The Black Sheep Family made some progress on the farm & homestead over the last couple of weeks. If you are new to the site, Mrs. BSM and I bought some land in November, 2016 and we are preparing to build our (early) retirement home in the very near future. It can’t come quick enough, but there is a lot of planning, logistics, and budgeting that needs to be worked out as we get closer to building.
Progress on the Farm & Homestead:
As is the case with most things, there is a little maintenance work that has to be done regularly around the property. Thankfully, we have an awesome neighbor that takes care of our bush hogging. Like us, he and his family are planning to build on their property, but he already has a tractor and we don’t yet. He doesn’t charge us, but we pay him anyway and allow him and his son to do a little hunting our land in exchange for his neighborly kindness.
With more than 30 acres of our property being forest/woods, we also get quite a bit of downed trees on a pretty regular basis. When they fall in the woods it’s not that big of a deal, since they just break down over time and feed the soil. We have had several trees that fell on fences on our property line (in the woods)… Some are from our property, and some of them fell from our neighbors’ woods, but we don’t really worry about those much since the fence needs to be rebuilt anyway.
Last winter was our first winter owning our property, and we had two trees that fell and blocked the driveway. A little muscle, this axe, and an inherited old F-250 (we asked for the seller to include it when we bought the land) made quick work of those trees so we could begin using the driveway again.
This summer we had some pretty nasty storms roll through and one of the larger oaks, closer to the building site, lost a limb. This tree is probably at least 60-70 feet tall and its limbs are the size of small to medium-sized trees themselves. Here are a couple of pictures to show you the scale of what the tree limb from this old oak looks like:
As you can tell by the picture of me standing behind it, the small fallen portion of this oak tree was over 30 feet long.
Pick the right tool for the job
Looking at that beast, I knew I
couldn’t didn’t want to be out there for days tackling that thing with an axe and saw by hand. The time had finally come… and, I have to admit that I was waiting for this moment for quite a while 😉 – I logged in (no pun intended) to Amazon and bought this puppy:
If Tim Allen were reading this, he’d be grunting right now. Since we buy a lot of our stuff on Amazon, we also have Prime shipping. So, 2 days later I was ready to roll with my new 20″ Remington Outlaw Chainsaw. Once I got back to the farm, about an hour or so later I had the top portion of the limb cut up, a stack of firewood to save back, and a pile of brush ready to be set ablaze.
One of the first things we had to do before we could start planning our home construction was to identify a perc site on the property. This test is done to determine the water absorption rate of our soil. Since we will not be tied in to city sewer, we will have a septic tank, which means our soil has to absorb the waste in a safe manner for natural disposal.
In Middle Tennessee, we have a lot of rock, so it can be quite nerve-racking thinking about the risk of not being able to find an acceptable perc site. We could always engineer a septic system if we weren’t able to find an acceptable site, but that can get pretty costly as you might imagine.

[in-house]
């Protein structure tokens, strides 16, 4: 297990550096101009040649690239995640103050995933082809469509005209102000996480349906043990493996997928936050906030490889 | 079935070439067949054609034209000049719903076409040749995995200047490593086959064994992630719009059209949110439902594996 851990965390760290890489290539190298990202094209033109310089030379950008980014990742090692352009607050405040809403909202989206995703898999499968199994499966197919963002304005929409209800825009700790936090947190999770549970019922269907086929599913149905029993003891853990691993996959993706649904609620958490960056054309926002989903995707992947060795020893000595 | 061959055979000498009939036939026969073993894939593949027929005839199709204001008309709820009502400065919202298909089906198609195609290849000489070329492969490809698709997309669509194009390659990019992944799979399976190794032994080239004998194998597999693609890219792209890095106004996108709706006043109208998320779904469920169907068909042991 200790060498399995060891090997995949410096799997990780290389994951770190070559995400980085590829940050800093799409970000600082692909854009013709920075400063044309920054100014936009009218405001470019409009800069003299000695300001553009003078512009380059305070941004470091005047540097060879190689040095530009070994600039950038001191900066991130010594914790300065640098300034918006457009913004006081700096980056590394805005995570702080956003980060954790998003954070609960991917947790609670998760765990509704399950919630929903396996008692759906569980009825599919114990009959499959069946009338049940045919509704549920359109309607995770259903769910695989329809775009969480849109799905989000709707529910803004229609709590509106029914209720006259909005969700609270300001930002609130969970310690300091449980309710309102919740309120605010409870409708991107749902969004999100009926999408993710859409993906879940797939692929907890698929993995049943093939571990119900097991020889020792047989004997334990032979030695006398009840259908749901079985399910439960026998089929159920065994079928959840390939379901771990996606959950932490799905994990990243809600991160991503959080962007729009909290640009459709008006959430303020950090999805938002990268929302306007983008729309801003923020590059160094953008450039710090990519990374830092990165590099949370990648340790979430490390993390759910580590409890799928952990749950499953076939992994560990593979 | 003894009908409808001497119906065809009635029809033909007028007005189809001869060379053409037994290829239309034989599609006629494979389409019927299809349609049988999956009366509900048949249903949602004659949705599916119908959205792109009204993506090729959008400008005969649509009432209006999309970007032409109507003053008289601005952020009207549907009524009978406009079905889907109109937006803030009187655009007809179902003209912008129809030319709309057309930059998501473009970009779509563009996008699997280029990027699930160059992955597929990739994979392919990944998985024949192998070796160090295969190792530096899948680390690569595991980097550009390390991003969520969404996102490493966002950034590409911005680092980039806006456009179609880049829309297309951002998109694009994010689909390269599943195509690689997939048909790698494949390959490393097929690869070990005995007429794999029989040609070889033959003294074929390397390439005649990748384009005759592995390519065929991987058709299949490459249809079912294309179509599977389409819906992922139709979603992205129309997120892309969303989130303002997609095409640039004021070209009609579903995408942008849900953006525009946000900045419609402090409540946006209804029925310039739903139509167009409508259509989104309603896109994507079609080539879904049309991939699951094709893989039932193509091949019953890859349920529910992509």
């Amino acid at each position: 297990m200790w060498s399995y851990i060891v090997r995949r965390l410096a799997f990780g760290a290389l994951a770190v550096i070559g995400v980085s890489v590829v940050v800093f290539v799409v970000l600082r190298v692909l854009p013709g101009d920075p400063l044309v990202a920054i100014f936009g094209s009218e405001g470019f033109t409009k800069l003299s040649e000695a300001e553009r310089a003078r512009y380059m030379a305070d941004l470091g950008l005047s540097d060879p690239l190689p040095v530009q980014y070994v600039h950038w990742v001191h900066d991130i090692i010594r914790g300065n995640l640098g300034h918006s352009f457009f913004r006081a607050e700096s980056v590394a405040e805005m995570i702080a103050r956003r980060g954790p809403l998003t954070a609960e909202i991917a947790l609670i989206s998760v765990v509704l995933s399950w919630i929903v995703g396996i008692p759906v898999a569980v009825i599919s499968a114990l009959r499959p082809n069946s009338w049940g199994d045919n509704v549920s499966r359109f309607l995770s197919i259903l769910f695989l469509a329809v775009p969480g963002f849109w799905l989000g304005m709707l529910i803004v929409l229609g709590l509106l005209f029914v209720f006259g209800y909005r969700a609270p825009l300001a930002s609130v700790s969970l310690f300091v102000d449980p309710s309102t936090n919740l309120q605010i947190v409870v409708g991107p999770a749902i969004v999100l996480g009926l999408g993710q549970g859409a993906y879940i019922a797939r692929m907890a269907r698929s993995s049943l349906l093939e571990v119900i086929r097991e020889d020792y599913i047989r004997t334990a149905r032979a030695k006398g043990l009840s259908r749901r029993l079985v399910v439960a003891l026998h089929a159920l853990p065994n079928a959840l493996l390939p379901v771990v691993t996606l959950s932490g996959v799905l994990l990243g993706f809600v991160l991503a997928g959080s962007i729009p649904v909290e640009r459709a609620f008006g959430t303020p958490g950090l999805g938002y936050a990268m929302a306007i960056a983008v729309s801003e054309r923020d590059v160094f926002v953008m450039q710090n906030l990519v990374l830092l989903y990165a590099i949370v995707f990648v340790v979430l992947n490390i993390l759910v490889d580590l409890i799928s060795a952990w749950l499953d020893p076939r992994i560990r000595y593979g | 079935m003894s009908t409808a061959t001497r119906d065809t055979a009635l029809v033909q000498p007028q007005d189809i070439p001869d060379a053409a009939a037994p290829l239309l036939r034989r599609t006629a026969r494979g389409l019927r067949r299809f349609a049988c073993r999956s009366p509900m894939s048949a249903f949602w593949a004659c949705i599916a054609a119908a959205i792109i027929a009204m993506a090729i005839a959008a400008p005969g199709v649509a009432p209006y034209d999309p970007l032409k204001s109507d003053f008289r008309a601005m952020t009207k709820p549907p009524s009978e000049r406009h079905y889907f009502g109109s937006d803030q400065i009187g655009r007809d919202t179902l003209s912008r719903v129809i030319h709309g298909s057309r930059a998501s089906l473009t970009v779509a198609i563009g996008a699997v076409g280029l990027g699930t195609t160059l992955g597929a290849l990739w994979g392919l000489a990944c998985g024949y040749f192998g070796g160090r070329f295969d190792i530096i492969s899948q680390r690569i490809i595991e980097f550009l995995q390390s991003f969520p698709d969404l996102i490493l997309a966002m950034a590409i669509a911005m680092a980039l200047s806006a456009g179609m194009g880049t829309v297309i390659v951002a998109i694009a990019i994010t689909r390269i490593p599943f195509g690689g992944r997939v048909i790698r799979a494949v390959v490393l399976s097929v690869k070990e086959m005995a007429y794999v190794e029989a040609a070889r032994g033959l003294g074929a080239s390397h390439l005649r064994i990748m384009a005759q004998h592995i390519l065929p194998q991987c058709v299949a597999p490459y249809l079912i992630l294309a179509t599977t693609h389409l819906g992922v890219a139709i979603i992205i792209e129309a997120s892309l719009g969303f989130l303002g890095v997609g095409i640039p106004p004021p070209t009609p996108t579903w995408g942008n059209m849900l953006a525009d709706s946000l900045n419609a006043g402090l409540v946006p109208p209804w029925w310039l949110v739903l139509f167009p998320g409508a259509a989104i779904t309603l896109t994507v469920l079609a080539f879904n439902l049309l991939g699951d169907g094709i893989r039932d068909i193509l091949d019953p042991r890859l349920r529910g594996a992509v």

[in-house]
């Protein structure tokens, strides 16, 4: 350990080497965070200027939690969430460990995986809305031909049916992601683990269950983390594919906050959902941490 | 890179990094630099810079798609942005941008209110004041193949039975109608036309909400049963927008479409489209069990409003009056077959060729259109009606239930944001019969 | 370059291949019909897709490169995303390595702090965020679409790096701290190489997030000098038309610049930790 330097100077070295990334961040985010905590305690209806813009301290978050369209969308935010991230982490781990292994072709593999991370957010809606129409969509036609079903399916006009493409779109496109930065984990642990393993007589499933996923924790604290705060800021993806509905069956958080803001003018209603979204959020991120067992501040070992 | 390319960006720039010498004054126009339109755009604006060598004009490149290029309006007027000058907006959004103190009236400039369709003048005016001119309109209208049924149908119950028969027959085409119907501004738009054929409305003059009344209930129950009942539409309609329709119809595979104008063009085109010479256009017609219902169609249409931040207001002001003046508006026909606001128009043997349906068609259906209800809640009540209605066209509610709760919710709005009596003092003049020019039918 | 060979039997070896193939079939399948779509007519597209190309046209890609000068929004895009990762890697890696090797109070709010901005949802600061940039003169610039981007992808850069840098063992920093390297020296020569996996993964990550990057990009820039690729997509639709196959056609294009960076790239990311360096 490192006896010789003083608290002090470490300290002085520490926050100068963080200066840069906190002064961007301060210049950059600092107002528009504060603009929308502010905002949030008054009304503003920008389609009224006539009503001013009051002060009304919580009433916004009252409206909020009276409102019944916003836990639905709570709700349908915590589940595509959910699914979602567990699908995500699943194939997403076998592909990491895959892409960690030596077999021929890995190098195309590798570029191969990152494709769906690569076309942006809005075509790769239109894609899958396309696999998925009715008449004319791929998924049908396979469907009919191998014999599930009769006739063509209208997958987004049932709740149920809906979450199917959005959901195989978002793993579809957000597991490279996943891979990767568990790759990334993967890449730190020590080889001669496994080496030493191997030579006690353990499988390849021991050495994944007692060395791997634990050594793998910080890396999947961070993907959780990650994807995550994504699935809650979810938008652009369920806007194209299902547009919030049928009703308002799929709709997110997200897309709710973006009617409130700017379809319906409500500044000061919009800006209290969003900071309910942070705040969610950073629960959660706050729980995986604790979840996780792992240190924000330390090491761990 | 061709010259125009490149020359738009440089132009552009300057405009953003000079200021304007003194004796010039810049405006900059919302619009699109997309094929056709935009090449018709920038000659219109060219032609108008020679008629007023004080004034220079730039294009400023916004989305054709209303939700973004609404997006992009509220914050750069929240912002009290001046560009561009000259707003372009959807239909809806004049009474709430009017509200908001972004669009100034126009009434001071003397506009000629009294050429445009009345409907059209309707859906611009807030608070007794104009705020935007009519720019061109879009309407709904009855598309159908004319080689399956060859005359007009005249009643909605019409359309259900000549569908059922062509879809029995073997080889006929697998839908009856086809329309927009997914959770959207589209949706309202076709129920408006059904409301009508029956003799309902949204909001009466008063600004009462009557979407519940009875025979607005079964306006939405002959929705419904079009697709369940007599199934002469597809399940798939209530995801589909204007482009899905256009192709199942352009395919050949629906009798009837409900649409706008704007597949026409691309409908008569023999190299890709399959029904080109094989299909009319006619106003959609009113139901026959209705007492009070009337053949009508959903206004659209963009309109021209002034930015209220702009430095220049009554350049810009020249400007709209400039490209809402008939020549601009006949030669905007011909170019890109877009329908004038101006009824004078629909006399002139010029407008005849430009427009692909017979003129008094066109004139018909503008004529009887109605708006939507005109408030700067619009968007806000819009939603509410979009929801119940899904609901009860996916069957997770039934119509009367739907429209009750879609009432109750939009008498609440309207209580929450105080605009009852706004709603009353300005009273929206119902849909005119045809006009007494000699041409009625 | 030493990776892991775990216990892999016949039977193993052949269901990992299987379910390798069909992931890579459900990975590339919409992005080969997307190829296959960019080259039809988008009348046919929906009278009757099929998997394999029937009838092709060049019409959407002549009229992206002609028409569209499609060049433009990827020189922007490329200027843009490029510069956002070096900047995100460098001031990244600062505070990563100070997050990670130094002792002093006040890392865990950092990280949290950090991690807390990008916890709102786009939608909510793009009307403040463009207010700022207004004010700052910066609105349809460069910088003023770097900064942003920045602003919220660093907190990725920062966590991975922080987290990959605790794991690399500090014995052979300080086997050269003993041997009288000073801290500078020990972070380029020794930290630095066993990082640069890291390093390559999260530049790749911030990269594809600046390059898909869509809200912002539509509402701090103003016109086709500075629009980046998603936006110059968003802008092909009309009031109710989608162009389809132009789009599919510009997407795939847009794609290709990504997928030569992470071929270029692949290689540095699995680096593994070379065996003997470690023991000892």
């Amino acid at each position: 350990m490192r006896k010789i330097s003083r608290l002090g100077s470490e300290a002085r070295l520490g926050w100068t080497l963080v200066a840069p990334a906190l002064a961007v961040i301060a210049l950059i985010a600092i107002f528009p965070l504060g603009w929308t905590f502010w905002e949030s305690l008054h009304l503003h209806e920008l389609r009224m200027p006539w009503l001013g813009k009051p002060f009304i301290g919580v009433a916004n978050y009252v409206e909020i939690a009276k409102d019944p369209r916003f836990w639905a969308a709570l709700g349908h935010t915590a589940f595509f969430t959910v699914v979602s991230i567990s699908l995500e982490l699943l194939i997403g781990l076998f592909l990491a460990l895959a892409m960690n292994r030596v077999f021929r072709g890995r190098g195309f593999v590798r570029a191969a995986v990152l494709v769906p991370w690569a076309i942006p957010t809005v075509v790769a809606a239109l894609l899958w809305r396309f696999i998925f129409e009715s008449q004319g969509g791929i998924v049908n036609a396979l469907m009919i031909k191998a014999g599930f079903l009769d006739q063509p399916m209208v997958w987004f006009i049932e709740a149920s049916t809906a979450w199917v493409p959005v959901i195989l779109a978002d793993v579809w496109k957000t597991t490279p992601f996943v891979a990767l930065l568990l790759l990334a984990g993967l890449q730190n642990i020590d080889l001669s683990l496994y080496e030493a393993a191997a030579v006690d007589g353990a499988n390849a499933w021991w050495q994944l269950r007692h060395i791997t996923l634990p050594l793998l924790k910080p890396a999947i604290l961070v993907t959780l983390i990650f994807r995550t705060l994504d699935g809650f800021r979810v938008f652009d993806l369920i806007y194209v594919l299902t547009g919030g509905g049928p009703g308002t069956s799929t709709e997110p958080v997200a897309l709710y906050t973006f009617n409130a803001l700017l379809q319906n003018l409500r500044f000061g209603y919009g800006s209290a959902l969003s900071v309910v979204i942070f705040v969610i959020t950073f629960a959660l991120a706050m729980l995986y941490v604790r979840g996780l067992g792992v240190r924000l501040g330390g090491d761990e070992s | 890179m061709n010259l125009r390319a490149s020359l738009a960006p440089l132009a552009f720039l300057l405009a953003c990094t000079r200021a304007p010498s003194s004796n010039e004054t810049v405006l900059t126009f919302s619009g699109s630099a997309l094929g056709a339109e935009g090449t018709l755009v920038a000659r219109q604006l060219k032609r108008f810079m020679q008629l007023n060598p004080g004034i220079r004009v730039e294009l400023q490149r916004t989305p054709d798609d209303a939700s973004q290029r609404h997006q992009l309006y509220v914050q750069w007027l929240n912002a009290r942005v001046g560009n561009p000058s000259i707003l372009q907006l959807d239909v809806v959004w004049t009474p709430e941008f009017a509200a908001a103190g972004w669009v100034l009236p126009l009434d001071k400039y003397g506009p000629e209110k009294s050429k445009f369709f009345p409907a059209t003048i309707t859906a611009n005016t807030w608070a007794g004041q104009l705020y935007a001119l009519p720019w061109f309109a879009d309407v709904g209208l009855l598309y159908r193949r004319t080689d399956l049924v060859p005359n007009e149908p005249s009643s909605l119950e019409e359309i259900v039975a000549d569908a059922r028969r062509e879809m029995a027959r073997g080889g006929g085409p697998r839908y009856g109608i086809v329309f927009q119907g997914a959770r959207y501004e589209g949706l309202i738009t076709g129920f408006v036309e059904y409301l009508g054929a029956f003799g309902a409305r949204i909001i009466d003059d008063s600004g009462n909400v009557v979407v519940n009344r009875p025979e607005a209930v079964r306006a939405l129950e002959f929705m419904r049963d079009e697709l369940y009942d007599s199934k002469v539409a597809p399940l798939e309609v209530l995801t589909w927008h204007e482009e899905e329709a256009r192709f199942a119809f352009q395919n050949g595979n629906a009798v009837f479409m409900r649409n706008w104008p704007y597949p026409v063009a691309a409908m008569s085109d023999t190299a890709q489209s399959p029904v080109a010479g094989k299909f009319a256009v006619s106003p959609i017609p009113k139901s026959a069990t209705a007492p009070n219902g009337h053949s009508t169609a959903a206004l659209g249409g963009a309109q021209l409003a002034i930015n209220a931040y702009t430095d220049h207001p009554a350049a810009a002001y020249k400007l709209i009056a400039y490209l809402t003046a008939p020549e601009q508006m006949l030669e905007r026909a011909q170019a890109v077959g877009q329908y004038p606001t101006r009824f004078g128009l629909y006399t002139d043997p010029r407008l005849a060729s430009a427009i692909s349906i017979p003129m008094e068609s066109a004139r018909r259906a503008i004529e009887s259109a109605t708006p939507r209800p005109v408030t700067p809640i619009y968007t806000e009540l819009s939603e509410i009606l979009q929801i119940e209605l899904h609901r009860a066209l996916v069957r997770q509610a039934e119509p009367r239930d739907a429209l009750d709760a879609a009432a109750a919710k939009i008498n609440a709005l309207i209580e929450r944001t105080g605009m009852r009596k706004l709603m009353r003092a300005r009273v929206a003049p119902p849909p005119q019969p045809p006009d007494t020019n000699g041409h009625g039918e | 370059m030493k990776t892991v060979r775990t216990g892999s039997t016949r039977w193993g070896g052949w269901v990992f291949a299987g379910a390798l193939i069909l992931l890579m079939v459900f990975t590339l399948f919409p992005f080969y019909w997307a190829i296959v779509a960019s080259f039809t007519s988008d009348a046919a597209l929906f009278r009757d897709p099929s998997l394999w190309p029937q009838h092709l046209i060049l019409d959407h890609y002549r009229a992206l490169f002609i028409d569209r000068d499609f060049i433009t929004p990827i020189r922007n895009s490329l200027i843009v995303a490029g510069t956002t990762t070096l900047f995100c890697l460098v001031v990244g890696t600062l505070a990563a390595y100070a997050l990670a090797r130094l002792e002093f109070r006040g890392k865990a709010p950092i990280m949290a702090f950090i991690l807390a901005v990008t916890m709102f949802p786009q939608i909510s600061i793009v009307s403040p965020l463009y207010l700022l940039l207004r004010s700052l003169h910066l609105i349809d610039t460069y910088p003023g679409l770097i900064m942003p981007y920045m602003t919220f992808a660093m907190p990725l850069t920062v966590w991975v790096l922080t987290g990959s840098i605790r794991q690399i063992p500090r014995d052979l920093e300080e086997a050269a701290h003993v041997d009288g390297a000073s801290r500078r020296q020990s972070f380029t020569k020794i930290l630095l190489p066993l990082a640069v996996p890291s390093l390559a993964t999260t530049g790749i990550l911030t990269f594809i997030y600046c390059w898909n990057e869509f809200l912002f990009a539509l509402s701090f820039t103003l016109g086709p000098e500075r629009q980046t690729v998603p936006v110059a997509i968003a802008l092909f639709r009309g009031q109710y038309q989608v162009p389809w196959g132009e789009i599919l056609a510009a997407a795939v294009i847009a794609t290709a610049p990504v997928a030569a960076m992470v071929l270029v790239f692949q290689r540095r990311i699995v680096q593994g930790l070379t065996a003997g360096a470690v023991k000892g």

Luckily, one of our local soil scientists came out and was able to find a soil site right where we had hoped. He staked the site off, wrote up the report, and emailed us a copy within a day or two. With that in hand, we called a local surveyor, who came out and surveyed the site so we could get it recorded and documented with the State.
Once that was taken care of, we could finally begin talking with our builder again about moving forward. We are just in the beginning stages of construction planning, but our builder Steve Jensen from Jensen Quality Homes, came out and visited with us the same day the surveyor finished up. Steve gave us the name of the architect he works with and we talked about some options and next steps to get things going.
In the meantime, I think Mrs. BSM and I have finally settled on a design style (which will be kind of a mix between a farmhouse and a cabin). Now, we just need to schedule a time to talk with the architect and nail down the floor plan.
After Steve (our builder) left, we checked a few of our trail cams to see what kind of activity they caught over the last week or so. I don’t hunt for sport, but plan to harvest one or two deer this year for the freezer. If you eat meat, venison is probably one of the most humane and organic options you have available to you… Not to mention the financial savings associated with sustainably harvesting some of your own food.
One of our trail cams got a picture of some younger dude trespassing with a machete in his hand, so I’ll be keeping an eye out for him. Here’s a picture we got of a couple of doe drinking from the creek.
Thanks to The Wealthy Accountant’s post, “7 Questions Rich People Ask Their Accountant,” I was also inspired to setup a consultation/planning session with our accountant. It turns out that since we have a Forest Management Plan in place for farm, we will also be able to realize some additional tax benefits through actively working the plan for our farm. More on that later, but you can read a bit more about the management plan here: Saving on Property Taxes While Preserving the Earth.
That’s it for now… all in all, it was a good couple of weeks on the farm and in preparation of our new homestead. There’s more to do and more to write, so stay tuned!
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